Dalton Johnson of NBC Sports Bay Area joins Kurt Helin of NBC Sports to break down this coming Warriors season, what to expect, and if the young core can get the older vets to the playoffs rested and ready to defend their title. There’s also talk of what comes next in Golden State, as some hard contract choices are coming in the next few years.

You can always watch the video of some of the podcast above, or listen to the entire podcast below, listen and subscribe via iTunes at ApplePodcasts.com/PBTonNBC, subscribe via the fantastic Stitcher app, check us out on Google Play, or anywhere else you get your podcasts.

We want your questions for future podcasts, and your comments, so please feel free to email us at PBTpodcast@gmail.com.

Khris Middleton says he will miss start of season following wrist surgery

Milwaukee Bucks v Boston Celtics - Game Two
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When Khris Middleton first went under the knife this summer to clean up issues with his left wrist, he expected to return in time for the start of the season.

At Bucks media day Sunday, Middleton said he’s not going to make that opening night goal but should be back early in the season, as reported by Jamal Collier of ESPN.

The Bucks open the season on the road Oct. 18 against the Celtics (who have their own set of issues heading into this year).

Middleton’s importance to the Bucks was evident in the playoffs, when not having him as a secondary shot creator was a key aspect of their seven-game loss to the Celtics.

Middleton averaged 20.1 points and 5.4 rebounds a game last season. A healthy Bucks team — with Giannis Antetokounmpo, Middleton, and Jrue Holiday as the core — enter the season as serious title contenders. But they need Middleton, so they will not rush him back.

Zion, Nash, Davis: Seven players, coaches who enter NBA season under pressure

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Every NBA season comes with pressure — the pressure to win, the pressure of fan emotions and expectations, and for players the pressure that this is their livelihood. There is real pressure to stick in the NBA and earn that handsome paycheck.

But some players and coaches enter this season under more pressure than others.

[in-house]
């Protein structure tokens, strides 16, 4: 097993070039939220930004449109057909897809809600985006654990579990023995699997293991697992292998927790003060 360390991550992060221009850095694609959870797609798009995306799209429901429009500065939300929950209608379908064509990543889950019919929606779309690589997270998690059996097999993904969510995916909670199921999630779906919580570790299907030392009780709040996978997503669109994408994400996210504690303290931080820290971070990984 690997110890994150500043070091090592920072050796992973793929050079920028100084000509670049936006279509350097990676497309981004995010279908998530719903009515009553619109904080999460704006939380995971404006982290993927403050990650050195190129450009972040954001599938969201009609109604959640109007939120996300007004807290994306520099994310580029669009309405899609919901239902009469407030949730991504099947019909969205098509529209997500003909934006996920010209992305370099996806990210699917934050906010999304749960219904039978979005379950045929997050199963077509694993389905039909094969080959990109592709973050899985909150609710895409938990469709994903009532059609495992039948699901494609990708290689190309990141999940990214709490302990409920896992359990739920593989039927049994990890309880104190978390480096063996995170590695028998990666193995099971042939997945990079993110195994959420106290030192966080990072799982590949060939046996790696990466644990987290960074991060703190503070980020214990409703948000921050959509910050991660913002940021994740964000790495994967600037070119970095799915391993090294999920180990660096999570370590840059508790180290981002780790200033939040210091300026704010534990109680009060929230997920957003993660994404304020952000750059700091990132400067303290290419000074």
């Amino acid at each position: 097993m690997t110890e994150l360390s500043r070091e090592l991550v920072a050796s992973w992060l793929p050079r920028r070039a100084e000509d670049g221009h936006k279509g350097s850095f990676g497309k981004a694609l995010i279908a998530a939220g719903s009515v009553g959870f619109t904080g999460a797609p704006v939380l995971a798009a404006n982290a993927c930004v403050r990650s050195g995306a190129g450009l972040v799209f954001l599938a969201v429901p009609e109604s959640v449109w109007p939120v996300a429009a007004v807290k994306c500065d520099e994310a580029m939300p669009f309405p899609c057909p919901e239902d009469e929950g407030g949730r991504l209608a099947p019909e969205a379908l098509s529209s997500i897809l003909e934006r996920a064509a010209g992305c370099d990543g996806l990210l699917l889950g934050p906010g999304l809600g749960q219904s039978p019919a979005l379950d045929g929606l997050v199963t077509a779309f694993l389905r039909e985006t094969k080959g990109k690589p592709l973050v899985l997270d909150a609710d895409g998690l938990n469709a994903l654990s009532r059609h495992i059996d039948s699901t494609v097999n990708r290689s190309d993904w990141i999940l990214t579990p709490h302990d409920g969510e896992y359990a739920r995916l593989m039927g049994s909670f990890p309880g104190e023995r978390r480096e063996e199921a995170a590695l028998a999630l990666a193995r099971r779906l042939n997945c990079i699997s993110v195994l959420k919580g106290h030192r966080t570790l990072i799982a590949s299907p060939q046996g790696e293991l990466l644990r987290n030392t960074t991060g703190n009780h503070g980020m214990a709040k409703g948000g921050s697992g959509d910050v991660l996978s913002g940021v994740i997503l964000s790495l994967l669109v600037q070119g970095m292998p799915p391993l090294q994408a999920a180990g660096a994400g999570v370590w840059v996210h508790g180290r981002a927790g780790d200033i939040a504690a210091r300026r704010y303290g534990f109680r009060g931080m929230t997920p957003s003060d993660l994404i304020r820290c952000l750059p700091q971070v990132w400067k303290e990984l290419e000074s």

Here are seven players and coaches who are under added pressure this season.

Anthony Davis

“This is not going to work without AD. No disrespect to Bron, no disrespect to Russ. They’re going to be who they are… but AD, having AD available…. it’s going to be invaluable. He’s the centerpiece to that championship table we’re trying to build.”

That was new Lakers coach Darvin Ham talking about Anthony Davis — the lynchpin to everything Ham hopes to do in Los Angeles. As he said, LeBron James will be LeBron (read: elite, even at age 37), and Russell Westbrook will be Russell Westbrook (he’s saying all the right things, but…), but if the Lakers are going to be any threat in the West it starts with Davis. Ham needs the Davis from the bubble — healthy, elite defender, playmaker, solid midrange jump shot — because he plans to run the offense through AD.

More than just this season, the Lakers have to come to a decision: Is Davis the No.1 option they can turn the franchise over to after LeBron steps away? Can he physically carry that burden and not break down? Davis can be one of the game’s elites, but is he ready to carry the Lakers franchise? Their future direction depends on that answer.

Zion Williamson

The acquisition of CJ McCollum last season helped bring the Pelicans together. They made a push into the playoffs with a solid core of McCollum, Brandon Ingram, Herbert Jones, Jonas Valanciunas, Larry Nance, Devonte' Graham and others. Watching New Orleans you couldn’t help but think, “If Zion Williamson were healthy…”

Now we get to find out. Williamson is reportedly in the best shape of his life (take all offseason conditioning comments with a shaker of salt) and ready to resume his role as a No.1 offensive option and maybe the best interior scorer in the game. The pressure of getting paid is off Williamson — he got his max extension — but the pressure of living up to it is just starting.

Steve Nash

When your star player says “him or me” during the offseason — even if that ultimatum gets rescinded — you enter the season under a microscope. Nash would have been getting a close look even if Kevin Durant didn’t drag his name into his offseason drama — there are plenty of front office people around the league not convinced Nash is up to the task in Brooklyn. There is enormous pressure on this team to get things right — to avoid a meltdown — and if things go at all sideways in Brooklyn Nash will be the fall guy. His seat is already warm.

Kyrie Irving